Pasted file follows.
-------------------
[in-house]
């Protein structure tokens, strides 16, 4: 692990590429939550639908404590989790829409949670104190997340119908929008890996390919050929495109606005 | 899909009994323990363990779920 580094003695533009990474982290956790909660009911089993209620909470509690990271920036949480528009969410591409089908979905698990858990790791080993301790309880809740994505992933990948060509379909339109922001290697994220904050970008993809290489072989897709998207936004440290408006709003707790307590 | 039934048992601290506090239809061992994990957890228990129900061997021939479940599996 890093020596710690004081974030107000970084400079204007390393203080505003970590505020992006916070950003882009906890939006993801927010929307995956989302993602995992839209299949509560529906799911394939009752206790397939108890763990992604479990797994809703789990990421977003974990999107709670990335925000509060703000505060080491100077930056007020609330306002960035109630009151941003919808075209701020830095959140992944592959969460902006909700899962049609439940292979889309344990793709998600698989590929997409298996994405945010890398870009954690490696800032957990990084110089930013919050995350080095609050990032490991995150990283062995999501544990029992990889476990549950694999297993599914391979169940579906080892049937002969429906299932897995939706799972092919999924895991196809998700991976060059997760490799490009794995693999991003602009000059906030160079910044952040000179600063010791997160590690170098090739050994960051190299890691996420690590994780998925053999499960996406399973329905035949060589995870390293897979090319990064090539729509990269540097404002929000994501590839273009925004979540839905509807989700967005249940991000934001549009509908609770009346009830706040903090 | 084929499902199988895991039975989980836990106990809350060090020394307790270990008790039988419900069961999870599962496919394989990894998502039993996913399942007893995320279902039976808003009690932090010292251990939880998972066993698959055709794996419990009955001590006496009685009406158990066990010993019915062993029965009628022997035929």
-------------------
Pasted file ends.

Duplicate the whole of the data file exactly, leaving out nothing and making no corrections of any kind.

[in-house]
């Protein structure tokens, strides 16, 4: 692990590429939550639908404590989790829409949670104190997340119908929008890996390919050929495109606005 | 899909009994323990363990779920 580094003695533009990474982290956790909660009911089993209620909470509690990271920036949480528009969410591409089908979905698990858990790791080993301790309880809740994505992933990948060509379909339109922001290697994220904050970008993809290489072989897709998207936004440290408006709003707790307590 | 039934048992601290506090239809061992994990957890228990129900061997021939479940599996 890093020596710690004081974030107000970084400079204007390393203080505003970590505020992006916070950003882009906890939006993801927010929307995956989302993602995992839209299949509560529906799911394939009752206790397939108890763990992604479990797994809703789990990421977003974990999107709670990335925000509060703000505060080491100077930056007020609330306002960035109630009151941003919808075209701020830095959140992944592959969460902006909700899962049609439940292979889309344990793709998600698989590929997409298996994405945010890398870009954690490696800032957990990084110089930013919050995350080095609050990032490991995150990283062995999501544990029992990889476990549950694999297993599914391979169940579906080892049937002969429906299932897995939706799972092919999924895991196809998700991976060059997760490799490009794995693999991003602009000059906030160079910044952040000179600063010791997160590690170098090739050994960051190299890691996420690590994780998925053999499960996406399973329905035949060589995870390293897979090319990064090539729509990269540097404002929000994501590839273009925004979540839905509807989700967005249940991000934001549009509908609770009346009830706040903090 | 084929499902199988895991039975989980836990106990809350060090020394307790270990008790039988419900069961999870599962496919394989990894998502039993996913399942007893995320279902039976808003009690932090010292251990939880998972066993698959055709794996419990009955001590006496009685009406158990066990010993019915062993029965009628022997035929």